πŸ“‘ Why the β€œgolden age” of newspapers was the exception, not the rule

Bookmarked Why the β€œgolden age” of newspapers was the exception, not the rule by John Maxwell Hamilton (Nieman Lab)
"In our 'news' today we can see the tattler, the party pamphlet, the recondite journal of opinion, the yellow rag, the journal of commerce, the sob sister, the literary journal, and the progressive muckraker."
John Maxwell Hamilton and Heidi Tworek point out that the ‘golden years’ of newspapers between 1940 and 1980 was an anomaly in a longer, four-century history of news. In part this is a myth carried by a certain group in society:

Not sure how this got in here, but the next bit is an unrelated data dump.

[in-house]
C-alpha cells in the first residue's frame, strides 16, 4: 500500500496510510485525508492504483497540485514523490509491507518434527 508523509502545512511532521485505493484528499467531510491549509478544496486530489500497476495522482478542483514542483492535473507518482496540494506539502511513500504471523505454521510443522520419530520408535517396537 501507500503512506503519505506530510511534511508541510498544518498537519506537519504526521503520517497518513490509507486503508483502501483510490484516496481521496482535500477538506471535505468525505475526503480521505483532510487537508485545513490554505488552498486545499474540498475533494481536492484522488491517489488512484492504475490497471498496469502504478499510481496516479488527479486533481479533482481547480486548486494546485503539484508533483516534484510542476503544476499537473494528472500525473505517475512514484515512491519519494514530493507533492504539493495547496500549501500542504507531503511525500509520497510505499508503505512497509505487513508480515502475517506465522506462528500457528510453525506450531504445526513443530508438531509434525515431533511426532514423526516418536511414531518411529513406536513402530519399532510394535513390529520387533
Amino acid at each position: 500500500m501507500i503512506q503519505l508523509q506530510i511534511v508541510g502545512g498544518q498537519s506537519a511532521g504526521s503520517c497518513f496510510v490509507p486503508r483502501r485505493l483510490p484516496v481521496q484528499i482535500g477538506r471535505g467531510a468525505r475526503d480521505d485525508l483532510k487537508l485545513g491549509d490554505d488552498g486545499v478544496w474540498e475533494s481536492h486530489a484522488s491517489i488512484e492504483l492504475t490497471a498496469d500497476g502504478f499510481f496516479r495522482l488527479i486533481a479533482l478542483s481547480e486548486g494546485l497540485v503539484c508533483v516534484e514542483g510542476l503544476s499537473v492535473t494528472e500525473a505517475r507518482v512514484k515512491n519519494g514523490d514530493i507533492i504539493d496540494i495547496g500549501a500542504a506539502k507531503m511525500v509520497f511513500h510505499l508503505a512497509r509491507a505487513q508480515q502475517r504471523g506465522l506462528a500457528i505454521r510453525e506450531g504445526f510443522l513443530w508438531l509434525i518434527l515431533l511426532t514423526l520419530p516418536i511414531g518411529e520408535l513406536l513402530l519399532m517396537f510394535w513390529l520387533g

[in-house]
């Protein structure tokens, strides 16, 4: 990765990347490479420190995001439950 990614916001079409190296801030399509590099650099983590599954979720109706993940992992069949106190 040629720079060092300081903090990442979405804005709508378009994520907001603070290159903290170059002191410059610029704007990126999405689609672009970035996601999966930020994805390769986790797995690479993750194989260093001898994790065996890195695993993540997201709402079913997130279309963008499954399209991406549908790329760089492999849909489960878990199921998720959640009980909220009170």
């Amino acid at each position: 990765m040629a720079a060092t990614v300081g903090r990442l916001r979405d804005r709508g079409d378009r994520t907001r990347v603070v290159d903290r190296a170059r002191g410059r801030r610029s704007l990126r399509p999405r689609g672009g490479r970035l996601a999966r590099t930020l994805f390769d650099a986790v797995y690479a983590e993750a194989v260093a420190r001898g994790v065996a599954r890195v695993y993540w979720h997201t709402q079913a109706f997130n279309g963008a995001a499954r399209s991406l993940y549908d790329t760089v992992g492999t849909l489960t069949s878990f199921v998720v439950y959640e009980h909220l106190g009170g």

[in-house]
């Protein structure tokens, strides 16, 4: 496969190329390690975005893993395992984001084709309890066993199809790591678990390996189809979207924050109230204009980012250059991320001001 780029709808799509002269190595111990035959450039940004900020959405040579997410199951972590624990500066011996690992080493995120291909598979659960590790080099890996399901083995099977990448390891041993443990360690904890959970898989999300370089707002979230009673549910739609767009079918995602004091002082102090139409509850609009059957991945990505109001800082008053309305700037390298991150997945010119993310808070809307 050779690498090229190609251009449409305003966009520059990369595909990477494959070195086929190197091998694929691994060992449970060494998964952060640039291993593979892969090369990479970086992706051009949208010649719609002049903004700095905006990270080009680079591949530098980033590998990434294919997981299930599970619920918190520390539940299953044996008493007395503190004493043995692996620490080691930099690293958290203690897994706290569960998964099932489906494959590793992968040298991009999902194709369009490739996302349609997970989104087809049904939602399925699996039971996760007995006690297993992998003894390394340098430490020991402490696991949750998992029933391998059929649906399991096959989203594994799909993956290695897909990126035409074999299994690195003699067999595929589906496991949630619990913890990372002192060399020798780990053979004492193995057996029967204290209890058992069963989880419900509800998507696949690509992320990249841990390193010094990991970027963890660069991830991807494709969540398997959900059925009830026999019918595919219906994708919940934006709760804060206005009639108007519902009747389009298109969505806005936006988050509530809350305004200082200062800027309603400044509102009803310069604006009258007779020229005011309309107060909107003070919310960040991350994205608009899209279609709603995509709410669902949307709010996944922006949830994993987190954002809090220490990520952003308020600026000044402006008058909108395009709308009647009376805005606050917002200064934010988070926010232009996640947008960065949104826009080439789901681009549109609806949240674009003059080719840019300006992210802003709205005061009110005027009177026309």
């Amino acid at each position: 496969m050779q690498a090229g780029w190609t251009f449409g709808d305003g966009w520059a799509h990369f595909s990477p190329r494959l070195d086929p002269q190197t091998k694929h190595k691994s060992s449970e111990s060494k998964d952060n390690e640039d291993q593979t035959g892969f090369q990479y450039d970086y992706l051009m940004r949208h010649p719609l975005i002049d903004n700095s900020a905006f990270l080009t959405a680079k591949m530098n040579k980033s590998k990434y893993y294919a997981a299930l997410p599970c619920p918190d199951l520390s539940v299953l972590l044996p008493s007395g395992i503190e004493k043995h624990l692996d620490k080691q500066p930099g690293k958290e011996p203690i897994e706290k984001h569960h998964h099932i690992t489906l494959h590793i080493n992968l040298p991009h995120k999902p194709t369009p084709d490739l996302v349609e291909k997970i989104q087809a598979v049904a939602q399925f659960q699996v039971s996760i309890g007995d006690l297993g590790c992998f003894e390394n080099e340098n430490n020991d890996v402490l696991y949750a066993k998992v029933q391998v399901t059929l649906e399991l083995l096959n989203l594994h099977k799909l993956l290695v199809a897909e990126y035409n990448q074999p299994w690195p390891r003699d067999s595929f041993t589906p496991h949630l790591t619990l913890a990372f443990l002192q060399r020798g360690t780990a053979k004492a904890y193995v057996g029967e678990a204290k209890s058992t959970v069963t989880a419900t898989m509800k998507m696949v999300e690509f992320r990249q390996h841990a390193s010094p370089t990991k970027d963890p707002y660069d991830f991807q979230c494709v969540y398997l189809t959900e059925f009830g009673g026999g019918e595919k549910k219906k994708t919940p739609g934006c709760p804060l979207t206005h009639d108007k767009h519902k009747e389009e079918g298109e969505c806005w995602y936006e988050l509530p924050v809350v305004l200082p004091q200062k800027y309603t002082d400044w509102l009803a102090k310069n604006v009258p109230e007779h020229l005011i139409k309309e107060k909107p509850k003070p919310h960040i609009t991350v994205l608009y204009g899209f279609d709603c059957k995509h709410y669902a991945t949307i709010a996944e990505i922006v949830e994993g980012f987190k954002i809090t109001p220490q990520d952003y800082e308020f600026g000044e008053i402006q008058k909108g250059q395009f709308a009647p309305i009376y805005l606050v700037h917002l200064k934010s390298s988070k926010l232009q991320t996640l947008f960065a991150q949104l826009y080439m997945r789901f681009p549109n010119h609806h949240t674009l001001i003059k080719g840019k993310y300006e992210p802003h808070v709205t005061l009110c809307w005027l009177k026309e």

The 1940s to 1980s were a golden age for newspaper owners to make money and journalists to make news. But they were only a golden age for a certain group of people. Many citizens β€” women and African-Americans, to take just two examples β€” often did not see themselves in news reporting and had few opportunities to shape it. It is no surprise that most of those writing the laments for times gone by are white men. Those men have long practiced such lamentations. Even in the 1980s, discussions at the American Society for Newspaper Editors were filled with a β€œpersistent nostalgia for a mythic golden age when news was better made and better respected by the public.”

Cory Doctorow touches upon the association between newspapers and advertising in a recent interview for …

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